End of the Road for Brazil’s President?

Senators voted to suspend Dilma Rousseff and begin an impeachment trial.

Members of Brazil's Senate debate impeachment proceedings against President Dilma Rousseff on May 11, 2016. (Ueslei Marcelino / Reuters)

Brazilian senators voted Thursday to suspend President Dilma Rousseff and begin an impeachment trial over allegations she hid federal budget troubles while campaigning for reelection two years ago.

The 55-22 vote came after a nearly 20-hour debate. The chamber required a simple majority of all senators present to approve the impeachment measure.

The lower house of Brazil’s Congress, the Chamber of Deputies, voted to impeach Rousseff last month. Rousseff, the leader of the center-left Workers Party, will now step down from her post as legislators prepare an impeachment trial against her that could last six months. Michel Temer, the vice president and and a member of the country's largest political party, the Brazilian Democratic Movement Party, will assume office.

Rousseff had vowed to fight to “the last minute,” and twice asked the country’s Supreme Court to intervene and stop the proceedings, but the justices refused. Rousseff has called impeachment proceedings a “coup” to remove her from power. Rousseff, who is halfway through her second term, is the first female president of Brazil.

The vote was the latest development in a political saga that has captivated Latin America’s most populous nation this spring. Rousseff does not face corruption charges, but the lawmakers who led the effort to remove her she used accounting practices in 2014 to conceal a growing budget deficit. Rousseff has denied any wrongdoing, arguing that the practices her government employed are widely used. Rousseff’s opponents say the leader committed a “crime of responsibility,” an impeachable action under the Brazilian constitution.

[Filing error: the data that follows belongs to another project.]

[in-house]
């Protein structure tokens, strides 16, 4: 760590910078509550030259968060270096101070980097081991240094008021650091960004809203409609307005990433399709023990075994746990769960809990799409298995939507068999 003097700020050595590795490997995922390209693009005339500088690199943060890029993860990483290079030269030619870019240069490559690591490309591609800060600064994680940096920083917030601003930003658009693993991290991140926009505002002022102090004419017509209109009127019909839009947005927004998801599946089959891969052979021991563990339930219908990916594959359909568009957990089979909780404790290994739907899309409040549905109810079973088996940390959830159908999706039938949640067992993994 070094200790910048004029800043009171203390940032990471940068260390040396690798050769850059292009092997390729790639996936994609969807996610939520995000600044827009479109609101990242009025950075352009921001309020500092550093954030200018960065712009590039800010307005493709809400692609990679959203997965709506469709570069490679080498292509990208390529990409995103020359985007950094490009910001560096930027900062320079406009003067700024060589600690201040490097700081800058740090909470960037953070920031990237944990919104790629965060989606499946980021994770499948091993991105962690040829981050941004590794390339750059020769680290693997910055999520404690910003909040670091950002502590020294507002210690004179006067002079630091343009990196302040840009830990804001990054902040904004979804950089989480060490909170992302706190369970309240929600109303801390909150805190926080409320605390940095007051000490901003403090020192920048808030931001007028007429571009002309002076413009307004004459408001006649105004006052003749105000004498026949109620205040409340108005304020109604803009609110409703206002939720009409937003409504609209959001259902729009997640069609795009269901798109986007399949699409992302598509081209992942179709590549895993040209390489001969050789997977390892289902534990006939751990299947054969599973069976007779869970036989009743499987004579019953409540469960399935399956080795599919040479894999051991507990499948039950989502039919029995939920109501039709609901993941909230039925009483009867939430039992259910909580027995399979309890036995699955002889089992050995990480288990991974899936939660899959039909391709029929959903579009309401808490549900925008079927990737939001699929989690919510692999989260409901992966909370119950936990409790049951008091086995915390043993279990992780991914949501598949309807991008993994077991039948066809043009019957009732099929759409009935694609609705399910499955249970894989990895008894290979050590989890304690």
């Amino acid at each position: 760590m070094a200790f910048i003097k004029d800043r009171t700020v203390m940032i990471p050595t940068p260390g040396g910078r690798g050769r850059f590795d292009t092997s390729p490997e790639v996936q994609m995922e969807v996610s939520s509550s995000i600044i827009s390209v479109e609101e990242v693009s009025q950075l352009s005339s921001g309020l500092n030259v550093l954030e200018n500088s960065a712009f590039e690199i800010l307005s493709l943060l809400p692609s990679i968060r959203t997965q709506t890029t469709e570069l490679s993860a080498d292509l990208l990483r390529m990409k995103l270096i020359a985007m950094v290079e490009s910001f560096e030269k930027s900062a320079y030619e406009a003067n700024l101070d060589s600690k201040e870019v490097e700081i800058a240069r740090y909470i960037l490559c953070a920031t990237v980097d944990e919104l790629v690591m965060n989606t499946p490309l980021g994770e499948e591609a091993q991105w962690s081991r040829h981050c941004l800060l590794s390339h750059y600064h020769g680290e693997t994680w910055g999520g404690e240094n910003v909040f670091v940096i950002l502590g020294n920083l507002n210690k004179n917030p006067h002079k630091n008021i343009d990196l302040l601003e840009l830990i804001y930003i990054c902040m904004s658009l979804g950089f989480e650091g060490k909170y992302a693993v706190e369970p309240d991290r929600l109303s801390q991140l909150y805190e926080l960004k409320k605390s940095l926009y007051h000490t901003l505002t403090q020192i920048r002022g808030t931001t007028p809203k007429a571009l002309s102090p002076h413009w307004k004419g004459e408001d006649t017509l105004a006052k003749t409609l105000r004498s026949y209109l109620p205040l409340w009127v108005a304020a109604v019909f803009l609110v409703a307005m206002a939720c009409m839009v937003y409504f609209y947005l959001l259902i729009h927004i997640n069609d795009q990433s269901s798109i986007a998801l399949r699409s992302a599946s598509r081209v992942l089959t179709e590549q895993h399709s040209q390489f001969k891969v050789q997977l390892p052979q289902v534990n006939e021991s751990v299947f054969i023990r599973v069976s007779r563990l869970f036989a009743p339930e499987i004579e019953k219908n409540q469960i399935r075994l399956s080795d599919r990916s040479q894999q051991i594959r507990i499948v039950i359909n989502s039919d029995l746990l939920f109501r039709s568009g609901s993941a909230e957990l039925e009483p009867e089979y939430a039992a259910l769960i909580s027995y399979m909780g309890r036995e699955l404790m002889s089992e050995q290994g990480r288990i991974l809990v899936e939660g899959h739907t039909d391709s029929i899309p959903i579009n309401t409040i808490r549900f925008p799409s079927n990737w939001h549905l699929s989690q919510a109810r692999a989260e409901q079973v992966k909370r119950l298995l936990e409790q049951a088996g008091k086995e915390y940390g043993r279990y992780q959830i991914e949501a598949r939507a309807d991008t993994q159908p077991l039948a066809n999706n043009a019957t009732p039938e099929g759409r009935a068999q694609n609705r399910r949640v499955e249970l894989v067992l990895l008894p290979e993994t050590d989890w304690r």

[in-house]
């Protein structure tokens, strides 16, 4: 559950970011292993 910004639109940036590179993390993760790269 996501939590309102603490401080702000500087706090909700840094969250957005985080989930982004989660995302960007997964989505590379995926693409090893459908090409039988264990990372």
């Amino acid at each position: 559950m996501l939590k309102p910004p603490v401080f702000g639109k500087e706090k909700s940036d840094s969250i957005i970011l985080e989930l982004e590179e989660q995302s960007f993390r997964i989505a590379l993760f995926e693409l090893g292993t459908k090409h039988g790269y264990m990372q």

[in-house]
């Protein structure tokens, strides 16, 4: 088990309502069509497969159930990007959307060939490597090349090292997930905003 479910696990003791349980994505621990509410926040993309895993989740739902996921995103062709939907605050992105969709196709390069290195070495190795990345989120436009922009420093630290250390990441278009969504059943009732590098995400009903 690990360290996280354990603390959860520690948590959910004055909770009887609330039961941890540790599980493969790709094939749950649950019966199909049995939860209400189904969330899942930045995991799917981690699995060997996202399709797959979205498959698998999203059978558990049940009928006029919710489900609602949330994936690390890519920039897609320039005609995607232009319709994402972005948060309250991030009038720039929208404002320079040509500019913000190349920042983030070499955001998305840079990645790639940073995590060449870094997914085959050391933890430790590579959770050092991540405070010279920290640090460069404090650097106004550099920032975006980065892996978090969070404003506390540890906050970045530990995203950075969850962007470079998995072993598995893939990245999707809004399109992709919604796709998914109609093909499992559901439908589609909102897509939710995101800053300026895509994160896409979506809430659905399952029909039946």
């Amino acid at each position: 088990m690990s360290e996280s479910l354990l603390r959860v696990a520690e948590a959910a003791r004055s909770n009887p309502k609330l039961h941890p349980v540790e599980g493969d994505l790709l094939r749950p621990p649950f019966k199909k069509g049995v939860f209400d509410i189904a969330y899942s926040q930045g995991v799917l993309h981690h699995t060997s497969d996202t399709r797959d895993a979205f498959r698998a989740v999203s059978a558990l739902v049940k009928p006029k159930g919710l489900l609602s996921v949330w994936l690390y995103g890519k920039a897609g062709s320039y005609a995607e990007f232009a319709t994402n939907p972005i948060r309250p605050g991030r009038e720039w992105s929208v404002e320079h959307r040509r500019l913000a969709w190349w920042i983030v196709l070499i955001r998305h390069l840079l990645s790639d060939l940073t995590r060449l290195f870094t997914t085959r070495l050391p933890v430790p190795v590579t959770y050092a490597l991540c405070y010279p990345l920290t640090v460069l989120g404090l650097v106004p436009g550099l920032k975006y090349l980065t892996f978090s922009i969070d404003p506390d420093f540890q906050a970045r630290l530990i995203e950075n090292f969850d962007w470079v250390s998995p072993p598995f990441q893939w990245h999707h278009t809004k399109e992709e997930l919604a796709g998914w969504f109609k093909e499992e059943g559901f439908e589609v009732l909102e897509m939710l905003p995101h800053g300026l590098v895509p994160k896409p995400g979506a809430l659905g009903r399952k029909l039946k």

Her opponents have also seized on her party’s involvement in the largest corruption scandal in Brazil’s history. Petrobras, the state-run oil firm, is under investigation for allowing a secret, decade-long operation involving bribes and kickbacks among company executives, politicians, and others. Rousseff is not being investigated in the scheme, but it had occurred while she served on Petrobras’s board of directors. Rousseff’s political mentor and former president, Luiz Inacio Lula da Silva, widely known as “Lula,” and members of her party have been implicated.

At the time of this week’s vote, Rousseff’s approval ratings were at 10 percent.

Rousseff’s supporters have pointed out that many politicians who want her gone are dealing with corruption charges. Temer has been accused of involvement in an illegal ethanol-buying scheme. Eduardo Cunha, the former speaker of the lower house, faces charges in the Petrobras scandal. More than half of the members of a congressional impeachment committee are under investigation for corruption or other serious crimes. Twenty-four of 81 senators are being investigated for alleged corruption, 14 of them in the Petrobras scheme, according to The Guardian, which cites the parliamentary watchdog newspaper Congresso em Foco.

The impeachment battle has coincided with the country’s worst recession in decades, a growing outbreak of the Zika virus, and preparations for the Olympic Games in Rio, which are three months away.